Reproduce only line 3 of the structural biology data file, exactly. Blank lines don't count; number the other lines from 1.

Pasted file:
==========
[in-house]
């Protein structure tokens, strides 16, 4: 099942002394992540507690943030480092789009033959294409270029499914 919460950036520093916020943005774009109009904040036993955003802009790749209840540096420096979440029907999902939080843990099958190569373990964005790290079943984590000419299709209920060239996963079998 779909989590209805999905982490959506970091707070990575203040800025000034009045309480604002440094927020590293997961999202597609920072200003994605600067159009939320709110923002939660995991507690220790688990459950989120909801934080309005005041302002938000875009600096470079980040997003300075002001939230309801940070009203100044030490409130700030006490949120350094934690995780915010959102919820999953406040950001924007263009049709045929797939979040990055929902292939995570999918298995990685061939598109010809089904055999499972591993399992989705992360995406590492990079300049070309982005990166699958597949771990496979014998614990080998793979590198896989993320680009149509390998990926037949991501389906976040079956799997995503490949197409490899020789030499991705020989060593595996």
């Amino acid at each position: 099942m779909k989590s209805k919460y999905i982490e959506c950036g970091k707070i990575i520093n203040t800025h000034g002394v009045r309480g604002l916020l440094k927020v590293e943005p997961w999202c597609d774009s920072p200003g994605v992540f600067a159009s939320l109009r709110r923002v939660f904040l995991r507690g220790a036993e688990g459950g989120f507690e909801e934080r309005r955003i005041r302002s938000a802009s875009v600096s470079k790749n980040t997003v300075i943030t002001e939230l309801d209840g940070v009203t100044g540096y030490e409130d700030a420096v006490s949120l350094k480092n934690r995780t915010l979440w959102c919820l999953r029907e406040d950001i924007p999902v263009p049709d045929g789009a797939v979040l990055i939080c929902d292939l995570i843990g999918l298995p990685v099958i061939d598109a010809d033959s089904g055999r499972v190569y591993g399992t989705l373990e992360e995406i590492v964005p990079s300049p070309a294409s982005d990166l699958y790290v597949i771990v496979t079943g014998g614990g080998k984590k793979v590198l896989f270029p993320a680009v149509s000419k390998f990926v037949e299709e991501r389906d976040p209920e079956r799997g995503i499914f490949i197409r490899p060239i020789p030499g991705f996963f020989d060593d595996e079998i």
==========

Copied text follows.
């Amino acid at each position: 099942m779909k989590s209805k919460y999905i982490e959506c950036g970091k707070i990575i520093n203040t800025h000034g002394v009045r309480g604002l916020l440094k927020v590293e943005p997961w999202c597609d774009s920072p200003g994605v992540f600067a159009s939320l109009r709110r923002v939660f904040l995991r507690g220790a036993e688990g459950g989120f507690e909801e934080r309005r955003i005041r302002s938000a802009s875009v600096s470079k790749n980040t997003v300075i943030t002001e939230l309801d209840g940070v009203t100044g540096y030490e409130d700030a420096v006490s949120l350094k480092n934690r995780t915010l979440w959102c919820l999953r029907e406040d950001i924007p999902v263009p049709d045929g789009a797939v979040l990055i939080c929902d292939l995570i843990g999918l298995p990685v099958i061939d598109a010809d033959s089904g055999r499972v190569y591993g399992t989705l373990e992360e995406i590492v964005p990079s300049p070309a294409s982005d990166l699958y790290v597949i771990v496979t079943g014998g614990g080998k984590k793979v590198l896989f270029p993320a680009v149509s000419k390998f990926v037949e299709e991501r389906d976040p209920e079956r799997g995503i499914f490949i197409r490899p060239i020789p030499g991705f996963f020989d060593d595996e079998i």